Some of the most dramatic biblical imagery comes on this last Sunday of our liturgical year. The overall imagery on this feast is striking: Israel’s rulers do not adequately care for their people; so, God will do it, as both shepherd and judge. But, the responsibility for the neediest shifts in the Gospel. When the Son of Man comes in glory, He will judge us for our acts of mercy. We cannot look to God to care for those in need. The job is now ours, and the King now judges us.
The closing of the church year is an opportunity for deep reflection. We hear advice again today about paying attention and planning for what will inevitably come in each of our lives. Our readings speak of wisdom, courage and using the strengths and gifts given. As Thanksgiving and the onslaught of the coming holiday season collide, this may be a good time to take a breath, step back, and think about what really matters.
It’s easy to become complacent about life, our faith, and our commitments when we are caught up in the demands of daily life. As we approach the end of this liturgical year, we are called to pay attention to what really matters. Today’s readings remind us to focus on the bigger picture of eternal life and to question our focus, our energy and how we use our resources. We are called to look away from the superficial and to remember that time is not unlimited. We do not know the day nor the hour when we will be thrust into eternity. How are we preparing for it?
Throughout Judeo-Christian history, people have explored how to live as God’s people. Reflecting on our bottom line as committed Christians could not be more relevant in our current political and economic climate. Today’s readings reiterate that faithful living means — at rock bottom — loving and caring for one another, especially the most vulnerable. The instructions could not be simpler. That we still need to hear this reminds us that simple does not mean easy.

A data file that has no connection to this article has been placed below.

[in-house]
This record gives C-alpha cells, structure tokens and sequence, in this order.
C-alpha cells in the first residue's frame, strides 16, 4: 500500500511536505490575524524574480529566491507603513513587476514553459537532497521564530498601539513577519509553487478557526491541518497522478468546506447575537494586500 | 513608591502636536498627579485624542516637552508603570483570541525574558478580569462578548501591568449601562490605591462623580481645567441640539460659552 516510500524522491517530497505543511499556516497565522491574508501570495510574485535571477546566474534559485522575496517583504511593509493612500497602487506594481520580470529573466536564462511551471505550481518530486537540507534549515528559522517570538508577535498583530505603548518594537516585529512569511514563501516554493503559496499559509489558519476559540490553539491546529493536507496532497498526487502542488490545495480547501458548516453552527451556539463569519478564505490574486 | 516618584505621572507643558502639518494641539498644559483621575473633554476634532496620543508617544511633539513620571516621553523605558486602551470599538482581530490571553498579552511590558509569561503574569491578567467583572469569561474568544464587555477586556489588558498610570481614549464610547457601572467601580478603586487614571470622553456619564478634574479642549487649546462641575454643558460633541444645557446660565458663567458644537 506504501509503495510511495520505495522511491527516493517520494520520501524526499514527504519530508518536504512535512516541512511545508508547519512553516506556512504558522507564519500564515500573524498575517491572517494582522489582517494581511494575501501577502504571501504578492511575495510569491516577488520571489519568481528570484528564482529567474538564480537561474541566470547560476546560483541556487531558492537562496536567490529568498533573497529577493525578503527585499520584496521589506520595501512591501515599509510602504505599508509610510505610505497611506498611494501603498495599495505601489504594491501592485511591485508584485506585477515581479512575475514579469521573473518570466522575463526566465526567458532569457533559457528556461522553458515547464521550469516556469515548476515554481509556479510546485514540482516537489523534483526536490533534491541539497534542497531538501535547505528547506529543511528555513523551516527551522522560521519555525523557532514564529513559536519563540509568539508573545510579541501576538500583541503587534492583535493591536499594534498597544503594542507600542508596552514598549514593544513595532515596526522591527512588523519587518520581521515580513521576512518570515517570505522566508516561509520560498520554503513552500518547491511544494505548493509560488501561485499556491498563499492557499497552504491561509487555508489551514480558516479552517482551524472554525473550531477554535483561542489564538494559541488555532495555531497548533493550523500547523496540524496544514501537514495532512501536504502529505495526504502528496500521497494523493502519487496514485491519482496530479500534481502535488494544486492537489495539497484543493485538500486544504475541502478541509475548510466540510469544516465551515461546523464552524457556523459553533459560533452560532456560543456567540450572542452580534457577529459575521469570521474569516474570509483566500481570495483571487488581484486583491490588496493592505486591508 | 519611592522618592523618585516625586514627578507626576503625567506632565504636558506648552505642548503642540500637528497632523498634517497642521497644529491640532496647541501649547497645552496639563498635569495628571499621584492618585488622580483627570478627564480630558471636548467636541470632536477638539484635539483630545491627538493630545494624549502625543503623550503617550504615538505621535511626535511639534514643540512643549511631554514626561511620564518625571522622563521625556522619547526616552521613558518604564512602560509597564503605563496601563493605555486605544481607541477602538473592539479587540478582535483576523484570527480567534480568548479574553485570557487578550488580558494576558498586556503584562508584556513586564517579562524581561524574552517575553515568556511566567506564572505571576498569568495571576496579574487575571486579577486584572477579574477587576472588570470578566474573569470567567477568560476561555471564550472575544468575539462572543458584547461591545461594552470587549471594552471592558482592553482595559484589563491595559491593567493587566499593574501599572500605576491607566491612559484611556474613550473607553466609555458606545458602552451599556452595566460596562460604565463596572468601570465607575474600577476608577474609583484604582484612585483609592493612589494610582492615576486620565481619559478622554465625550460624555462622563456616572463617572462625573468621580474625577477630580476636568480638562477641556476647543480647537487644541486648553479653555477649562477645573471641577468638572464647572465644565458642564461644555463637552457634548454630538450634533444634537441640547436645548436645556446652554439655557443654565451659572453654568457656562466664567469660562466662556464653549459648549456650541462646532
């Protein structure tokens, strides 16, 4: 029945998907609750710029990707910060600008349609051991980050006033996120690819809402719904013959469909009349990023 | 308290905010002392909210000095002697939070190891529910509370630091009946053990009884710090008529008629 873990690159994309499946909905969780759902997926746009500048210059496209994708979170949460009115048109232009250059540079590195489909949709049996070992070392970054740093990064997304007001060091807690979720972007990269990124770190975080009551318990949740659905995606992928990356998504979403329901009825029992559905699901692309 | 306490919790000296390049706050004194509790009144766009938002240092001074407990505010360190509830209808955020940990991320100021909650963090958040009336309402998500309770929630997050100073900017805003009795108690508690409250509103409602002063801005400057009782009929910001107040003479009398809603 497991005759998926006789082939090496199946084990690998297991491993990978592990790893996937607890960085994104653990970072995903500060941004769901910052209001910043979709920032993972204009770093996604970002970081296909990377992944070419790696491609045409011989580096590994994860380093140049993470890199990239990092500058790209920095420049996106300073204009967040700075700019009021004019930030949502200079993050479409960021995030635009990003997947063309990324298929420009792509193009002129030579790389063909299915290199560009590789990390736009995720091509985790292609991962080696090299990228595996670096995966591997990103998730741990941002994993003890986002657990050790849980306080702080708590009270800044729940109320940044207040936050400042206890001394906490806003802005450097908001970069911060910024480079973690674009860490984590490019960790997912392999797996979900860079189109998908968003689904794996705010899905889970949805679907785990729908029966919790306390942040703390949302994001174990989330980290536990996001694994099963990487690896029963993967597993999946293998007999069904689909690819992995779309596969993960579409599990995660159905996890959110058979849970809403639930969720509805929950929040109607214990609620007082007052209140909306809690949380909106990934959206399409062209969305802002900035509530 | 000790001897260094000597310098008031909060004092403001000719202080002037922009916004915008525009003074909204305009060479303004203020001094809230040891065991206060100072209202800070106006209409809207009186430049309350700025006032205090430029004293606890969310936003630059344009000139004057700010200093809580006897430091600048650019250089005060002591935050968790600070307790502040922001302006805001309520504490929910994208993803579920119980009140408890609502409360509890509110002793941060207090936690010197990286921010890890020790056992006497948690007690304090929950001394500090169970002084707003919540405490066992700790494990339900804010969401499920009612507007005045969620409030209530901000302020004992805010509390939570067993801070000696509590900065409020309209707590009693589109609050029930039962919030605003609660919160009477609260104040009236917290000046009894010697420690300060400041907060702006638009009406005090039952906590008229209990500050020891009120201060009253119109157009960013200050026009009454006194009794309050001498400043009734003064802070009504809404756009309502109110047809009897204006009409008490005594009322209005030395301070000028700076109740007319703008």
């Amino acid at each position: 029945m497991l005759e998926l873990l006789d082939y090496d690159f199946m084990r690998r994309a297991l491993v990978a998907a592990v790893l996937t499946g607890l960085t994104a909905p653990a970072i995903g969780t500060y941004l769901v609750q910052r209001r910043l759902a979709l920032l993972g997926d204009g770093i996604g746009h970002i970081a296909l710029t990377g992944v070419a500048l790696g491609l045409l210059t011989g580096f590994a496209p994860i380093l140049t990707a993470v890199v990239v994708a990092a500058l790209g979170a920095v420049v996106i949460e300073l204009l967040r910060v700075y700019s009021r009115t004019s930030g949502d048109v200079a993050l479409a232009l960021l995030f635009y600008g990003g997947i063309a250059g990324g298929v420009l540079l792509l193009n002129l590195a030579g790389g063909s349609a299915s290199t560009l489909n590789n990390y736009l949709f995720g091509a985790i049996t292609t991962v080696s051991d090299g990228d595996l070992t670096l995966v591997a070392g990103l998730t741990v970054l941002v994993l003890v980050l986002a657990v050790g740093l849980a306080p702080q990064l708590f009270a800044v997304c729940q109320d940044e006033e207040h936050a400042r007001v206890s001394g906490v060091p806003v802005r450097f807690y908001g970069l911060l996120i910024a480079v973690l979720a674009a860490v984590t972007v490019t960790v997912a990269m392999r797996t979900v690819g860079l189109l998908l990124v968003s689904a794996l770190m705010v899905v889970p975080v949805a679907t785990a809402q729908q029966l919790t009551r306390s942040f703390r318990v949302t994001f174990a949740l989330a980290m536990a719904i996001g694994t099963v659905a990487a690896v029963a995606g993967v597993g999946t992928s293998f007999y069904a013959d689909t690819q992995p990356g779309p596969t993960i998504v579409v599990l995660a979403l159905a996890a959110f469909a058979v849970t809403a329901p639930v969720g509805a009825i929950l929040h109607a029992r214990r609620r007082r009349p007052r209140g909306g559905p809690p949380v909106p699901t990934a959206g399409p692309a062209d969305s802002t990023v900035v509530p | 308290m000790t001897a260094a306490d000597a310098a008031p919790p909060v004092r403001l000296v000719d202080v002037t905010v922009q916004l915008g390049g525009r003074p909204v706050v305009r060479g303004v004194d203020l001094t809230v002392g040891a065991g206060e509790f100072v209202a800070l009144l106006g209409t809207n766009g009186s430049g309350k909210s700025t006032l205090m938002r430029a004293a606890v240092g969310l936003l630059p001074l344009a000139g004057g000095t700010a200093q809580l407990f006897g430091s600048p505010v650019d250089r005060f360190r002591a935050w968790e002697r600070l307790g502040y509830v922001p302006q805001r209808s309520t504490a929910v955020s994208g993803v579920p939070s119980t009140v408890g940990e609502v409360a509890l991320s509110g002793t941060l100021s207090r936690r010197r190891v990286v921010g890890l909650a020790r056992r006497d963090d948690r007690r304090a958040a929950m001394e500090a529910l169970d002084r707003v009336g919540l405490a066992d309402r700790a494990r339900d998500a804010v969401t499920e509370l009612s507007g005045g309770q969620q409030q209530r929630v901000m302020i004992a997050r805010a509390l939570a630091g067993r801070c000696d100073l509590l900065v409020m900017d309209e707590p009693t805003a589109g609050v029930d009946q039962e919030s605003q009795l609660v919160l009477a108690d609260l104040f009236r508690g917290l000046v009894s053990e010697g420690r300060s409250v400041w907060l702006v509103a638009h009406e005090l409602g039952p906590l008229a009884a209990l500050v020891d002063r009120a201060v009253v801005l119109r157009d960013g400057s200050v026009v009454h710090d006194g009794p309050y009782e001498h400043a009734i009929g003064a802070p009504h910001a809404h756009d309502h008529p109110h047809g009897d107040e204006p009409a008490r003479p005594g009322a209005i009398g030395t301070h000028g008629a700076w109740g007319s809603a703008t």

In today's Gospel the Pharisees try to trap Jesus with a question about the law. Pretending to seek wisdom, they are already convinced of their righteousness. Aren't we like that sometimes, unable to hear another person if we feel threatened? We pray today that our ears remain open to God's message, our eyes open to God's face in each other, our hearts open to God living within us.
Who is truly righteous? In today’s readings, as throughout the Gospel, it isn’t always who we might think. Appearances may deceive us, and we shouldn’t compare ourselves with others. There is hope for those of us who recognize our mistakes, rely on God’s mercy, and make changes. Self-emptying seems outdated in our current culture fascinated with celebrity, hubris and arrogance. But as followers of Jesus, we are called to examine our own lives and walk in humility. God is waiting for us there. THERE IS NO AUDIO ON THIS RECORDING
Today’s Gospel presents us with the Holy Family experiencing a situation common to many families: the desperate loving search for a lost child and the obedience and respect required of children by their parents. As we prepare to be nourished in word and in sacrament, let us listen to the humanity exhibited by the Holy Family and know that their experience is that of the Christian family, and that we can ask their intercession for the families of our parish. Let us come before the Lord with grateful hearts seeking mercy and pardon for our sins.
Today we hear that strange Gospel story about the two sons – one who says “Yes” to his father’s request, but then fails to do as he promised; the other who initially says “No,” but then reconsiders and does as his father asked. Our actions are more important than our words. Let us remember that our Lord is one Whose words and actions are always faithful and Who calls us to be like Him.
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